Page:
It is crucial to recognize that the symbols conventionally used to represent voiced stops and affricates are actually used in the Athabaskan literature to represent unaspirated stops and affricates in contrast to the aspirated ones. This convention is also found in all Athabaskan orthographies since true voiced stops and affricates are rare in the family, and unknown in the proto-language.
The traditional reconstruction of the Proto-Athabaskan sound system consists of 45 consonants (Cook 1981; Krauss & Golla 1981; Krauss & Leer 1981; Cook & Rice 1989), as detailed in the following table.
First person singular fricative
A peculiar proto-phoneme in Proto-Athabaskan is the sound that Krauss (1976b) represents as *$, and which Leer (2005:284) has represented as *šʸ though lately he has since returned to *$ (e.g. Leer 2008). This is the phoneme found in Proto-Athabaskan, Proto-Athabaskan–Eyak, and Proto-Na-Dene that occurs in various reflexes of the first person singular pronoun. In Athabaskan languages, it usually has a reflex of /š/, the alveolar fricative, but in Eyak it appears as /x/ and in Tlingit as /χ/. Peculiarly, in Kwalhioqua-Tlatskanai, it seems to have been /x/ in at least some forms of the first-person-subject verb prefix (Krauss 1976b). It does not correspond well with other fricatives, a situation that led Krauss to considering it as unique. This proto-phoneme is not given in the table above, but is always assumed to be somehow a part of the Proto-Athabaskan inventory.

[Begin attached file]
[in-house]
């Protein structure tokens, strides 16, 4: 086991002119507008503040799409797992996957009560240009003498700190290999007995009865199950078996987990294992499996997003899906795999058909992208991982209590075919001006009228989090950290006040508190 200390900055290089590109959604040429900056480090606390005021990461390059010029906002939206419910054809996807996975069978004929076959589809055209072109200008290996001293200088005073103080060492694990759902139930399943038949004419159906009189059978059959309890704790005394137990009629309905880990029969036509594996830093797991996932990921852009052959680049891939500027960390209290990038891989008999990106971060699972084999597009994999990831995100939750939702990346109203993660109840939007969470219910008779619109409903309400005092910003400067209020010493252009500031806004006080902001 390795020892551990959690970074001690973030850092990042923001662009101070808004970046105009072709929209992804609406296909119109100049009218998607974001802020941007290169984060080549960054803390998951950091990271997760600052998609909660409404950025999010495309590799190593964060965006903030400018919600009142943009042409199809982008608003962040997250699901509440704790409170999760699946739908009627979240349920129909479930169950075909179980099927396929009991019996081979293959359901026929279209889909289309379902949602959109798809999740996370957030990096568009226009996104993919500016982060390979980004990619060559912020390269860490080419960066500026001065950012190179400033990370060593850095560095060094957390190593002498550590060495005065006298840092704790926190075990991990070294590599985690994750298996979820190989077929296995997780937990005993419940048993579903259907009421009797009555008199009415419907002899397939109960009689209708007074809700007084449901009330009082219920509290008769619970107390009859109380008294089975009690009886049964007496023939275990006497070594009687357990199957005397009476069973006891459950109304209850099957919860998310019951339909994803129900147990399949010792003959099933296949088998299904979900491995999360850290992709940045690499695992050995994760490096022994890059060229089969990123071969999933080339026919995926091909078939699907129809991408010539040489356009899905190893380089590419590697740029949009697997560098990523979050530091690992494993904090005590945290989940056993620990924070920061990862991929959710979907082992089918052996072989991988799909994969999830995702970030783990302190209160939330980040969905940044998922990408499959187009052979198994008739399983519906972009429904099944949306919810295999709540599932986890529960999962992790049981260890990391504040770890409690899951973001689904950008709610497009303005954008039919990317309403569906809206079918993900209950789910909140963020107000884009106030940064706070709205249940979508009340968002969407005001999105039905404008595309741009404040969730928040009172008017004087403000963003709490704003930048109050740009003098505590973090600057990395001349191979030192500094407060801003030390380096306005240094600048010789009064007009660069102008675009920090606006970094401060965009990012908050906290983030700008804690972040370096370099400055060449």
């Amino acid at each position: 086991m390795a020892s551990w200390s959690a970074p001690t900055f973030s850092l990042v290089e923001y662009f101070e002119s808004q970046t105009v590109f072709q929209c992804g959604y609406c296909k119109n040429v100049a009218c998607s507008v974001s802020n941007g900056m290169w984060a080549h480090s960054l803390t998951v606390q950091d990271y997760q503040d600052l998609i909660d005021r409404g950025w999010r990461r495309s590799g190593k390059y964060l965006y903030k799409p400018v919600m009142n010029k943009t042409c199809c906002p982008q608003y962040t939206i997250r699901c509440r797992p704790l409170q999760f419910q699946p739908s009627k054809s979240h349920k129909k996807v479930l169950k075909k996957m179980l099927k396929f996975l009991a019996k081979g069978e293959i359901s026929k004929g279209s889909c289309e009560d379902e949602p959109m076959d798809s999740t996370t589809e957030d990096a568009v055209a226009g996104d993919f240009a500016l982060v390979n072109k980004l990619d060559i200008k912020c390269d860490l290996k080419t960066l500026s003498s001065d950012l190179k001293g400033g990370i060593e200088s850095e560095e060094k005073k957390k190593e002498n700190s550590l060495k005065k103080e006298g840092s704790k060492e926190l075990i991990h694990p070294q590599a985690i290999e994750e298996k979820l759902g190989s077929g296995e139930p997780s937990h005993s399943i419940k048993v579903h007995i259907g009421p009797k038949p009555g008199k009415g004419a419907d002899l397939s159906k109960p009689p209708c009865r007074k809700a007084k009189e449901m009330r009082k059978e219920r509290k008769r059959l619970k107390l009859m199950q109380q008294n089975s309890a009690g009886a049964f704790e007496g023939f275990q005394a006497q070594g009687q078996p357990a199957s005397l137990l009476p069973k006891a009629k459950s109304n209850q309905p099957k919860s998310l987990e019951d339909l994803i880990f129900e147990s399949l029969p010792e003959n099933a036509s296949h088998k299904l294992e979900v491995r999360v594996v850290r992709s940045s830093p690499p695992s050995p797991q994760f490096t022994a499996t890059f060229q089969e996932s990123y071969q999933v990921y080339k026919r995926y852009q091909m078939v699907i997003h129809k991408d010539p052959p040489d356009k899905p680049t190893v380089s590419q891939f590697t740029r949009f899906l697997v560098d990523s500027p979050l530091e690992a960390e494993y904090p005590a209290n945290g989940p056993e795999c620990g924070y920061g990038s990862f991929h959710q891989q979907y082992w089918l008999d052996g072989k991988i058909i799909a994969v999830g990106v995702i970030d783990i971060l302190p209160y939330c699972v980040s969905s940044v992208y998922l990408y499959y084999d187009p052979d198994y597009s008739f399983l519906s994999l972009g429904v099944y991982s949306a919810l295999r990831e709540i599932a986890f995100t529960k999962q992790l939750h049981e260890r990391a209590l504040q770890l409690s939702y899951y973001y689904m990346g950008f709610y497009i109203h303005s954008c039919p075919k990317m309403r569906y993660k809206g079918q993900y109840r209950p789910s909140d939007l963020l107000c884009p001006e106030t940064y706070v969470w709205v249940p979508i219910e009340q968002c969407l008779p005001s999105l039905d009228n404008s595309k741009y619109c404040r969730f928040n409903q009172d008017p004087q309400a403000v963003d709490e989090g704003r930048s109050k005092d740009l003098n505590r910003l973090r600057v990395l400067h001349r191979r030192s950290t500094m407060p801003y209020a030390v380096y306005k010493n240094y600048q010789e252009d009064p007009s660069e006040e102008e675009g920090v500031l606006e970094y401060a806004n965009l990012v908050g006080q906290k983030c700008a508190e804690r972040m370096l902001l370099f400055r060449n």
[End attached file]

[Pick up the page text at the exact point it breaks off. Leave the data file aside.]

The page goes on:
New consonant reconstruction